20 years later I have to say that I am now having more deferred maintenance issues with the newer construction than I've had with the older part of the home. This is certainly evidence to me that that age old adage "They just don't make things like they used to" really bare some truth.
We were looking recently in South Florida. In addition to new homes, we also looked at homes that were around 25 years old which were fine and a few (in certain art-deco neighborhoods) built in the '20s and '30s. those weren't so hot even when remodeled.
I also owned a home in LA for 6 years during the mid '80s. It was about 30 years old at the time and we had no problems. If the house has central air and the condensor and air handler are more than 15 years old, you might try to get the seller to install a new one - or as a concession pay for a good quality home warranty with appliance, roof and A/C coverage.
Reassure your wife depending on the upgrades and remodeling/replacements on the 20-year old property. It's probably just fine.
The lifespan of a home depends largely on the ongoing and continuing maintenance you're willing to put into it. Some folks ignore it and end up at the end of the day with a huge amount of deferred maintenance. One way or another homes, like an automobile, a boat or even a human being has to be maintained.
There's nothing in this world made by man including MAN himself that doesn't have to be MAINTAINED. SORRY.
Feel free to contact me with questions, or for help in finding a good home.
DRE Lic # 01443391
If the home you're considering was one that was involved with one then chances are you'll be OK as far as any defects are concerned providing the settlement money was spent on resolving the defect issues. But as others have so aptly stated the home is only in as good of shape as the previous owner/s have maintained it.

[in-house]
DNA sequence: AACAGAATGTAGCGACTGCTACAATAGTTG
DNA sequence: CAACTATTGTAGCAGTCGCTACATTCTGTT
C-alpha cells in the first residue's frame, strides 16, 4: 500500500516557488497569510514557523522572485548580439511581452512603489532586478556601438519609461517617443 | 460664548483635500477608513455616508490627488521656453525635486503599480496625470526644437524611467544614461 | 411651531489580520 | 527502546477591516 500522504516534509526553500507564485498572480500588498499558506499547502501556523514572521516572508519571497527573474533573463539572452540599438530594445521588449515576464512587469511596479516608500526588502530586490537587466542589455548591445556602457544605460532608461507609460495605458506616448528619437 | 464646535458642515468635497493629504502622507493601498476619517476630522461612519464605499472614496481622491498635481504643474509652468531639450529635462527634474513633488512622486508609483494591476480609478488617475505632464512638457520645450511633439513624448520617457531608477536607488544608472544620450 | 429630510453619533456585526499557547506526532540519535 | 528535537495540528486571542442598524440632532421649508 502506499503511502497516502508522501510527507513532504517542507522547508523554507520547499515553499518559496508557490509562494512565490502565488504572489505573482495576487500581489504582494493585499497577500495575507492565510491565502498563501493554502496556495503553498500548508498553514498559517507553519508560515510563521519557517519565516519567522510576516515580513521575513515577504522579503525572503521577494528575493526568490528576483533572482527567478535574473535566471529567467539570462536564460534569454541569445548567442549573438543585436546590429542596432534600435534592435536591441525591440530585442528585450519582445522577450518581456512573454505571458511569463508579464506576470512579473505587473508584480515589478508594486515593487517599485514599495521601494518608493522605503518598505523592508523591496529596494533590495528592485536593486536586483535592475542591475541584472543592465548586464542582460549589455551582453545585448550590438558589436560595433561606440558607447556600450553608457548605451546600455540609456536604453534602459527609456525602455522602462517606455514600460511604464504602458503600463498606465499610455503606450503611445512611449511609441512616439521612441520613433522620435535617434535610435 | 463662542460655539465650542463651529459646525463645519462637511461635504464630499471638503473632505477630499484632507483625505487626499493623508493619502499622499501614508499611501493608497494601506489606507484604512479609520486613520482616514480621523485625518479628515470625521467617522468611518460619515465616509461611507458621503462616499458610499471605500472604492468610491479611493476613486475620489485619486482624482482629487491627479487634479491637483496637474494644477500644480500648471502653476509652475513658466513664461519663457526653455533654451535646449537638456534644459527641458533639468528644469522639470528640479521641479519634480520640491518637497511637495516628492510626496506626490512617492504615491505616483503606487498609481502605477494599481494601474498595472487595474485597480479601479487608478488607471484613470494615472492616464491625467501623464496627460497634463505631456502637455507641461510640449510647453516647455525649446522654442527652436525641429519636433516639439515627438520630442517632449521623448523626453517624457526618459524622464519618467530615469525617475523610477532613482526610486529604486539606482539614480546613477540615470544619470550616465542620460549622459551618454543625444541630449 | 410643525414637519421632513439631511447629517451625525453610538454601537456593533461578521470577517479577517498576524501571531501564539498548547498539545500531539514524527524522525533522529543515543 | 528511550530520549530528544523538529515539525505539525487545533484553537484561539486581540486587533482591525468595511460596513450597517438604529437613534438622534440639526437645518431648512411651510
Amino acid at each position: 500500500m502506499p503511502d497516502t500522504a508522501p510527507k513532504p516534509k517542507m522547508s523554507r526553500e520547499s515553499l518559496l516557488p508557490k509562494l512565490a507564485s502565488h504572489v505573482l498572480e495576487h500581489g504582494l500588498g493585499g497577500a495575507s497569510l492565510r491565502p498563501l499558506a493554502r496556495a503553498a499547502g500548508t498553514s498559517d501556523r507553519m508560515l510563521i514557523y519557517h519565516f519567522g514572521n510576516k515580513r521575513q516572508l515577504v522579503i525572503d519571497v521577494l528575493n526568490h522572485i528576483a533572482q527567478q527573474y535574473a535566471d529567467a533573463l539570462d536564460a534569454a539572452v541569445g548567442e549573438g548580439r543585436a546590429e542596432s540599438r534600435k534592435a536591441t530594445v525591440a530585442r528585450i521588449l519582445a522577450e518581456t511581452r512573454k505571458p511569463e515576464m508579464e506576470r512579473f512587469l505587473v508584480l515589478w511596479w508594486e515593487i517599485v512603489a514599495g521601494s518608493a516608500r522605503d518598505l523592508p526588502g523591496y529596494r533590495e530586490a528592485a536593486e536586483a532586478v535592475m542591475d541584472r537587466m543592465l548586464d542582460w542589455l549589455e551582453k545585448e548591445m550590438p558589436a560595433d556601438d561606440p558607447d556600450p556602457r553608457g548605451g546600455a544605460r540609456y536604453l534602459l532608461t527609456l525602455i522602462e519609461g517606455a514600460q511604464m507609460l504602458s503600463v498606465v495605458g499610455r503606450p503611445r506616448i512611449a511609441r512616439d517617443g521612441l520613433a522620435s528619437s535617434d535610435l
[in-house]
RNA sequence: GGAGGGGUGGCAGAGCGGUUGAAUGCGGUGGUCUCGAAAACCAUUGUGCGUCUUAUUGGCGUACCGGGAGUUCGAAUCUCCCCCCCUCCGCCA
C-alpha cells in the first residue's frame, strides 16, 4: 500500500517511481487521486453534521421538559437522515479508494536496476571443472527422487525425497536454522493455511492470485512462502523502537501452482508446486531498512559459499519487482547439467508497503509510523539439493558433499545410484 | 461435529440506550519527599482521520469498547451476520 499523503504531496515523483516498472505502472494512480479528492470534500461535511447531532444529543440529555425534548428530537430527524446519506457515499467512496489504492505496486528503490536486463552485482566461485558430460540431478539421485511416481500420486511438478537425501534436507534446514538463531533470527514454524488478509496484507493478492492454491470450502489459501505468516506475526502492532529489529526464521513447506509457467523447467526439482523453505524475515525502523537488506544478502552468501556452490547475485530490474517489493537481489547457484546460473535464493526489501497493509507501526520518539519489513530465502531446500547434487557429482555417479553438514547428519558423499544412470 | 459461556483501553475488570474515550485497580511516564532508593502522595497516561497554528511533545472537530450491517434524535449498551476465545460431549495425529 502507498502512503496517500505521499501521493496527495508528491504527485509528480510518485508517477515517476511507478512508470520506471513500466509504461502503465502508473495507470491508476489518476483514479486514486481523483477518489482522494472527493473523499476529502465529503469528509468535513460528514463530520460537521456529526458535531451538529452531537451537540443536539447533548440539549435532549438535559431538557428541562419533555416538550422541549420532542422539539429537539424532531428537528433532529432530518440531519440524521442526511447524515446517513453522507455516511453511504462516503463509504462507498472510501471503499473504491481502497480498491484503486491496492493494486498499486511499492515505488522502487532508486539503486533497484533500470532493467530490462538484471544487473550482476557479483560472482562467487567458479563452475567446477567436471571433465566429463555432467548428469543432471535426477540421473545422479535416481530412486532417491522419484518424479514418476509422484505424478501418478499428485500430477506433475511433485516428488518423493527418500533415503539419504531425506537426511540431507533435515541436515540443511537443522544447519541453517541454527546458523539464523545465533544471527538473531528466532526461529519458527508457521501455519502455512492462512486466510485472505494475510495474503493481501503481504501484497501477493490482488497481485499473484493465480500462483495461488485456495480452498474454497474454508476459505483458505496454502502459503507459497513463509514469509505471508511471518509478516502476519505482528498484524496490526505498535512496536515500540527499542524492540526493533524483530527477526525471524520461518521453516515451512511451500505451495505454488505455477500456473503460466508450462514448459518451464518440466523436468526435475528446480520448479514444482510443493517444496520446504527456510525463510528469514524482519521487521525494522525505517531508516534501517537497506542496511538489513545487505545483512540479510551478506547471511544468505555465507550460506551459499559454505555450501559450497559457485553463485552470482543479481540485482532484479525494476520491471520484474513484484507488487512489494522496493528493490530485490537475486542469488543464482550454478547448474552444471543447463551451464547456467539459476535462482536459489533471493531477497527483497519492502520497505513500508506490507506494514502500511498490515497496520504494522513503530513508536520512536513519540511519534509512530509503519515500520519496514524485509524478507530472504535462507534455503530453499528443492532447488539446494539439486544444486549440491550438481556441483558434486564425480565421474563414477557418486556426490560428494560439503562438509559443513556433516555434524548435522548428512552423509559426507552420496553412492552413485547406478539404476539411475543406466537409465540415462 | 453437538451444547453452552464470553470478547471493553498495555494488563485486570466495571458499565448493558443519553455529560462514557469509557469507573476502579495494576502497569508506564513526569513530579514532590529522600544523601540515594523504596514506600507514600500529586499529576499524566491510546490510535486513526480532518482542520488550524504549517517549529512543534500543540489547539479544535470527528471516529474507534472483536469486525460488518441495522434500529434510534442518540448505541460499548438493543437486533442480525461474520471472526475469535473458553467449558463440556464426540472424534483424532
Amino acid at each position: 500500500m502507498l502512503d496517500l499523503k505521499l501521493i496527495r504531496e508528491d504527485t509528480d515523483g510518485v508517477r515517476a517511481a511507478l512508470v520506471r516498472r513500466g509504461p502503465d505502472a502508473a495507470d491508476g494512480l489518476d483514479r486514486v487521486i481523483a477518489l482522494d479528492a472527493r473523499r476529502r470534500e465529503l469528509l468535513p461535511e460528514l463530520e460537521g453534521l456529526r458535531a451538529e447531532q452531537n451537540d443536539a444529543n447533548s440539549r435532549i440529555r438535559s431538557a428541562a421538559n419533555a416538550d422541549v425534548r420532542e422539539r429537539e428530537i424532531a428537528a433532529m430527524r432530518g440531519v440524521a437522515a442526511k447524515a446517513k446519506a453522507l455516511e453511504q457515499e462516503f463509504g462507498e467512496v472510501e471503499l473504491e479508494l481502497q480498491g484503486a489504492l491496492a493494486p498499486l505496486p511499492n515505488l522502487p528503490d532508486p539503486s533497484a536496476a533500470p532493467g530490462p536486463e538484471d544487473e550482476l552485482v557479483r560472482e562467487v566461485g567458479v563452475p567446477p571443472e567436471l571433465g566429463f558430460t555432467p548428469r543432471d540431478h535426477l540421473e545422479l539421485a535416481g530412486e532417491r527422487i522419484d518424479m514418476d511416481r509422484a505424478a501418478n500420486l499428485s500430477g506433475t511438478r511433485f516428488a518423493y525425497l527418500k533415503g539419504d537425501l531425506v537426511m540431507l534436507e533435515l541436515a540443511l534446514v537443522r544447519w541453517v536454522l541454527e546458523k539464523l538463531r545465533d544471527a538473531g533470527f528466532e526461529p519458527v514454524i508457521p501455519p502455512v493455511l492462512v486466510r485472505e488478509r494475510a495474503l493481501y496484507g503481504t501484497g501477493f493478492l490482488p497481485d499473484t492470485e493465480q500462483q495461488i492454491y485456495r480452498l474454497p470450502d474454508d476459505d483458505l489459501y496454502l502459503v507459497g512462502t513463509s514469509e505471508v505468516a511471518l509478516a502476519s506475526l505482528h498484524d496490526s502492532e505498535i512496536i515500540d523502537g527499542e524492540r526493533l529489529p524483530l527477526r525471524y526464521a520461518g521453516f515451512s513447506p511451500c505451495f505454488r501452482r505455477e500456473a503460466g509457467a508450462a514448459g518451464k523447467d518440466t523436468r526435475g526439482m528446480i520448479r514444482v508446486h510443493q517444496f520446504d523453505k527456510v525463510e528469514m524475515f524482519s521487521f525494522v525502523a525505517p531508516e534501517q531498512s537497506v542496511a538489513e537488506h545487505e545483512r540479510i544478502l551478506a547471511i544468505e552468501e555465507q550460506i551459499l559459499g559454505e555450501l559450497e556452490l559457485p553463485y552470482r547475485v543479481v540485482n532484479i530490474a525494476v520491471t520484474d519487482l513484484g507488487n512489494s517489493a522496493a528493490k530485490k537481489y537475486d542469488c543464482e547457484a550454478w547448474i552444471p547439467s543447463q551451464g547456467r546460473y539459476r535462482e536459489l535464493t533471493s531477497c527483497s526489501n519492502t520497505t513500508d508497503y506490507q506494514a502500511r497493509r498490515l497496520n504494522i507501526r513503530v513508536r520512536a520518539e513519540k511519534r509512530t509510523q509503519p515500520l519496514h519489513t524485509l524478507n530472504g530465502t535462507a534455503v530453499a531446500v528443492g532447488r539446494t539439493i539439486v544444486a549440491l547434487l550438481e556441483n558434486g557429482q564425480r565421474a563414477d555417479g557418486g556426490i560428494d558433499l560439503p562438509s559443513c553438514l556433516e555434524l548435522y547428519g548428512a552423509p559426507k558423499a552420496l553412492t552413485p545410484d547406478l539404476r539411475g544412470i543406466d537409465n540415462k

You have to look at a home on a case by case basis. As a general contractor for the past 30 years and a real estate broker, developer, property manager and investor I can only say that it's up to you to do your due diligence and work with an honest RE professional and home inspector. Good luck.
I have lived in Fort Lauderdale for many years and have seen my neghbors build a home to suit their needs and then the next family might want to have a bigger home and will tear down a 10 year old home and build a larger home on the lot.
I grew up, moved and have owned many different style loans. My home right now is a townhouse in San Diego built in 1993 and I have a condo in Florida that was built in 2005.
As a Realtor, I have sold homes which were built in the 1920's all the way up to new construction here in California. There are many factors in choosing a home such as how well it has been taken care of and what style of home you like. New construction does not always mean that the workmanship is great. But, The most important factor should be finding a home you love and that the home is in a location that you like and want to live in!
All homes require maintenace to keep them in good working order. When you sign a contract on a home you have the right to do inspections. If you find any problems; you then negotiate them with the Seller or move on. In my opinion age makes no difference. Maybe your Wife just wants a home that noone has ever lived in. Good Luck in finding the perfect home!
I work all around San Diego County and if I can help please give me a call.
Trudi Geniale - Owner